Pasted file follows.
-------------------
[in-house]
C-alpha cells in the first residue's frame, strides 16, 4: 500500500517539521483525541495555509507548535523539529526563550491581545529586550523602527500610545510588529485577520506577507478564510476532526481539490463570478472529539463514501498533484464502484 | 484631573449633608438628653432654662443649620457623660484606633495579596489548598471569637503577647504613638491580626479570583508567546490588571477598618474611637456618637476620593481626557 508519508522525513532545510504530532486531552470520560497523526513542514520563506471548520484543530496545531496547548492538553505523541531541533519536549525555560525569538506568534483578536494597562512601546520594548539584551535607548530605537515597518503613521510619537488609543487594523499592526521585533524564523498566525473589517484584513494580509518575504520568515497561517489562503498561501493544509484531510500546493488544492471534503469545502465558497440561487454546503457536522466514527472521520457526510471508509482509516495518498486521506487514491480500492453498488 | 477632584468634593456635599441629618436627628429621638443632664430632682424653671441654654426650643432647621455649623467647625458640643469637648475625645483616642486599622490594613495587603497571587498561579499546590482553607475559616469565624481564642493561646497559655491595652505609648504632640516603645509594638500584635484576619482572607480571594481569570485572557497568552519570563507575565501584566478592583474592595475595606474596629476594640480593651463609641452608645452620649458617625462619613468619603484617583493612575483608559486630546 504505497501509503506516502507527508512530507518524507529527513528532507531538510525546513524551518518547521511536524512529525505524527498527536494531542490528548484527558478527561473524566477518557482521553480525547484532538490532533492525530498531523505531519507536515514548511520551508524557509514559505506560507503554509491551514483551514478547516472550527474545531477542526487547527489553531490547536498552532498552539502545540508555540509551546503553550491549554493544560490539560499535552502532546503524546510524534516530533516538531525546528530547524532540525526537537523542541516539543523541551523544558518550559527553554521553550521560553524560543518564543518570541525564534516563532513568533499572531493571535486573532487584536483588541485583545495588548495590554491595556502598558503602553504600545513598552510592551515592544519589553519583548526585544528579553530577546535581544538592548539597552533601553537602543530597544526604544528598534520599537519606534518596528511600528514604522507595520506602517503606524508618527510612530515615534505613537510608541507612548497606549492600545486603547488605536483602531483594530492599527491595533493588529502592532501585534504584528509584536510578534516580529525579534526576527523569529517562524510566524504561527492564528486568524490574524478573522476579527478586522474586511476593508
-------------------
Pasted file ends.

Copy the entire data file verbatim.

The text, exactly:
[in-house]
C-alpha cells in the first residue's frame, strides 16, 4: 500500500517539521483525541495555509507548535523539529526563550491581545529586550523602527500610545510588529485577520506577507478564510476532526481539490463570478472529539463514501498533484464502484 | 484631573449633608438628653432654662443649620457623660484606633495579596489548598471569637503577647504613638491580626479570583508567546490588571477598618474611637456618637476620593481626557 508519508522525513532545510504530532486531552470520560497523526513542514520563506471548520484543530496545531496547548492538553505523541531541533519536549525555560525569538506568534483578536494597562512601546520594548539584551535607548530605537515597518503613521510619537488609543487594523499592526521585533524564523498566525473589517484584513494580509518575504520568515497561517489562503498561501493544509484531510500546493488544492471534503469545502465558497440561487454546503457536522466514527472521520457526510471508509482509516495518498486521506487514491480500492453498488 | 477632584468634593456635599441629618436627628429621638443632664430632682424653671441654654426650643432647621455649623467647625458640643469637648475625645483616642486599622490594613495587603497571587498561579499546590482553607475559616469565624481564642493561646497559655491595652505609648504632640516603645509594638500584635484576619482572607480571594481569570485572557497568552519570563507575565501584566478592583474592595475595606474596629476594640480593651463609641452608645452620649458617625462619613468619603484617583493612575483608559486630546 504505497501509503506516502507527508512530507518524507529527513528532507531538510525546513524551518518547521511536524512529525505524527498527536494531542490528548484527558478527561473524566477518557482521553480525547484532538490532533492525530498531523505531519507536515514548511520551508524557509514559505506560507503554509491551514483551514478547516472550527474545531477542526487547527489553531490547536498552532498552539502545540508555540509551546503553550491549554493544560490539560499535552502532546503524546510524534516530533516538531525546528530547524532540525526537537523542541516539543523541551523544558518550559527553554521553550521560553524560543518564543518570541525564534516563532513568533499572531493571535486573532487584536483588541485583545495588548495590554491595556502598558503602553504600545513598552510592551515592544519589553519583548526585544528579553530577546535581544538592548539597552533601553537602543530597544526604544528598534520599537519606534518596528511600528514604522507595520506602517503606524508618527510612530515615534505613537510608541507612548497606549492600545486603547488605536483602531483594530492599527491595533493588529502592532501585534504584528509584536510578534516580529525579534526576527523569529517562524510566524504561527492564528486568524490574524478573522476579527478586522474586511476593508